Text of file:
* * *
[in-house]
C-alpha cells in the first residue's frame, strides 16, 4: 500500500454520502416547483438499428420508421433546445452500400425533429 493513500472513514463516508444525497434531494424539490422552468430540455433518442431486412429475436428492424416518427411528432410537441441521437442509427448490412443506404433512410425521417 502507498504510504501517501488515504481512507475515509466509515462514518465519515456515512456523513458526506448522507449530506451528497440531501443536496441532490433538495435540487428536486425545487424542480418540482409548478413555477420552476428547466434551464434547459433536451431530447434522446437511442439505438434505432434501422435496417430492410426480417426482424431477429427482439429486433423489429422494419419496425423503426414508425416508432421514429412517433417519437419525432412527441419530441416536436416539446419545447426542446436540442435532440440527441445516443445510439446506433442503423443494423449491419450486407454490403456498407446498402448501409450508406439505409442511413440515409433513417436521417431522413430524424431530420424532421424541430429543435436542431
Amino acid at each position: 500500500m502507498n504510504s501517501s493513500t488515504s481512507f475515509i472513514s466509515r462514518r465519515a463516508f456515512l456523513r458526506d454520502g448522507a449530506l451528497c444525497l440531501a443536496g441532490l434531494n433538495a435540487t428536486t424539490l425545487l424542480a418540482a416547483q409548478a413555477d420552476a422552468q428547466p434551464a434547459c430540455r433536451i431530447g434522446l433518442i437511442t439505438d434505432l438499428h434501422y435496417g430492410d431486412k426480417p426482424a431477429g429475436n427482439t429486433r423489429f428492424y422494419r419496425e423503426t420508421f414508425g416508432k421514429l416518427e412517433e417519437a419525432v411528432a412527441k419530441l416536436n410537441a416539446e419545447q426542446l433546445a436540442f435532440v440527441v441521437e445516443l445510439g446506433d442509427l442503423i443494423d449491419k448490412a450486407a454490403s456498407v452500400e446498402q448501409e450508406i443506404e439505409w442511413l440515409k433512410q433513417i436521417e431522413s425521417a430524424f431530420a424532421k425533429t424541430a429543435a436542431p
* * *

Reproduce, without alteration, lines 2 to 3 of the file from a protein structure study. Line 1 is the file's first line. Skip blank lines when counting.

C-alpha cells in the first residue's frame, strides 16, 4: 500500500454520502416547483438499428420508421433546445452500400425533429 493513500472513514463516508444525497434531494424539490422552468430540455433518442431486412429475436428492424416518427411528432410537441441521437442509427448490412443506404433512410425521417 502507498504510504501517501488515504481512507475515509466509515462514518465519515456515512456523513458526506448522507449530506451528497440531501443536496441532490433538495435540487428536486425545487424542480418540482409548478413555477420552476428547466434551464434547459433536451431530447434522446437511442439505438434505432434501422435496417430492410426480417426482424431477429427482439429486433423489429422494419419496425423503426414508425416508432421514429412517433417519437419525432412527441419530441416536436416539446419545447426542446436540442435532440440527441445516443445510439446506433442503423443494423449491419450486407454490403456498407446498402448501409450508406439505409442511413440515409433513417436521417431522413430524424431530420424532421424541430429543435436542431
Amino acid at each position: 500500500m502507498n504510504s501517501s493513500t488515504s481512507f475515509i472513514s466509515r462514518r465519515a463516508f456515512l456523513r458526506d454520502g448522507a449530506l451528497c444525497l440531501a443536496g441532490l434531494n433538495a435540487t428536486t424539490l425545487l424542480a418540482a416547483q409548478a413555477d420552476a422552468q428547466p434551464a434547459c430540455r433536451i431530447g434522446l433518442i437511442t439505438d434505432l438499428h434501422y435496417g430492410d431486412k426480417p426482424a431477429g429475436n427482439t429486433r423489429f428492424y422494419r419496425e423503426t420508421f414508425g416508432k421514429l416518427e412517433e417519437a419525432v411528432a412527441k419530441l416536436n410537441a416539446e419545447q426542446l433546445a436540442f435532440v440527441v441521437e445516443l445510439g446506433d442509427l442503423i443494423d449491419k448490412a450486407a454490403s456498407v452500400e446498402q448501409e450508406i443506404e439505409w442511413l440515409k433512410q433513417i436521417e431522413s425521417a430524424f431530420a424532421k425533429t424541430a429543435a436542431p